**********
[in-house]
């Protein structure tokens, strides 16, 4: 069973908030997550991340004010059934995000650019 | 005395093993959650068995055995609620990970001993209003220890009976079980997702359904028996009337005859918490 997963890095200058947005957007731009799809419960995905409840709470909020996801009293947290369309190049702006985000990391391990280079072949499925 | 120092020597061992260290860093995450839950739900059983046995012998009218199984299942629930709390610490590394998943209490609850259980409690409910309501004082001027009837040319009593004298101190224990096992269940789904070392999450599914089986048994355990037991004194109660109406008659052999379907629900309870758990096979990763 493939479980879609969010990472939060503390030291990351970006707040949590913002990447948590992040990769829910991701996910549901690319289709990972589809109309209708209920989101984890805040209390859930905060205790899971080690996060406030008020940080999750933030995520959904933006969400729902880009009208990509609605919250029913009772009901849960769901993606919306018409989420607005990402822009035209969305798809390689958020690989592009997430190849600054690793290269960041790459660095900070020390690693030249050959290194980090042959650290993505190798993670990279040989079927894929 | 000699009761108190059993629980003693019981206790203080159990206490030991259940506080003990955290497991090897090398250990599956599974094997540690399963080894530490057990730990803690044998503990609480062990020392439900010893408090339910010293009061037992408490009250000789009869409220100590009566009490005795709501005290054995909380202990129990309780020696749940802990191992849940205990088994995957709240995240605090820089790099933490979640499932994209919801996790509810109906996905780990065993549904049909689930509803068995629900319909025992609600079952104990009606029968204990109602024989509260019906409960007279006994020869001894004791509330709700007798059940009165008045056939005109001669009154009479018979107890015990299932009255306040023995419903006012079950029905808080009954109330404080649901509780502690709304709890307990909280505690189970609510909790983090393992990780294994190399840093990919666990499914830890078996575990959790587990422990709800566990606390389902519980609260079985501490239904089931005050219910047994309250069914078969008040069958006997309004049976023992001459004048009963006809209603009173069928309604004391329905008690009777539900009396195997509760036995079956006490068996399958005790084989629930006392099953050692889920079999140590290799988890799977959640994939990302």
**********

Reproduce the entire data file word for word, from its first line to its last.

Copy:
[in-house]
């Protein structure tokens, strides 16, 4: 069973908030997550991340004010059934995000650019 | 005395093993959650068995055995609620990970001993209003220890009976079980997702359904028996009337005859918490 997963890095200058947005957007731009799809419960995905409840709470909020996801009293947290369309190049702006985000990391391990280079072949499925 | 120092020597061992260290860093995450839950739900059983046995012998009218199984299942629930709390610490590394998943209490609850259980409690409910309501004082001027009837040319009593004298101190224990096992269940789904070392999450599914089986048994355990037991004194109660109406008659052999379907629900309870758990096979990763 493939479980879609969010990472939060503390030291990351970006707040949590913002990447948590992040990769829910991701996910549901690319289709990972589809109309209708209920989101984890805040209390859930905060205790899971080690996060406030008020940080999750933030995520959904933006969400729902880009009208990509609605919250029913009772009901849960769901993606919306018409989420607005990402822009035209969305798809390689958020690989592009997430190849600054690793290269960041790459660095900070020390690693030249050959290194980090042959650290993505190798993670990279040989079927894929 | 000699009761108190059993629980003693019981206790203080159990206490030991259940506080003990955290497991090897090398250990599956599974094997540690399963080894530490057990730990803690044998503990609480062990020392439900010893408090339910010293009061037992408490009250000789009869409220100590009566009490005795709501005290054995909380202990129990309780020696749940802990191992849940205990088994995957709240995240605090820089790099933490979640499932994209919801996790509810109906996905780990065993549904049909689930509803068995629900319909025992609600079952104990009606029968204990109602024989509260019906409960007279006994020869001894004791509330709700007798059940009165008045056939005109001669009154009479018979107890015990299932009255306040023995419903006012079950029905808080009954109330404080649901509780502690709304709890307990909280505690189970609510909790983090393992990780294994190399840093990919666990499914830890078996575990959790587990422990709800566990606390389902519980609260079985501490239904089931005050219910047994309250069914078969008040069958006997309004049976023992001459004048009963006809209603009173069928309604004391329905008690009777539900009396195997509760036995079956006490068996399958005790084989629930006392099953050692889920079999140590290799988890799977959640994939990302």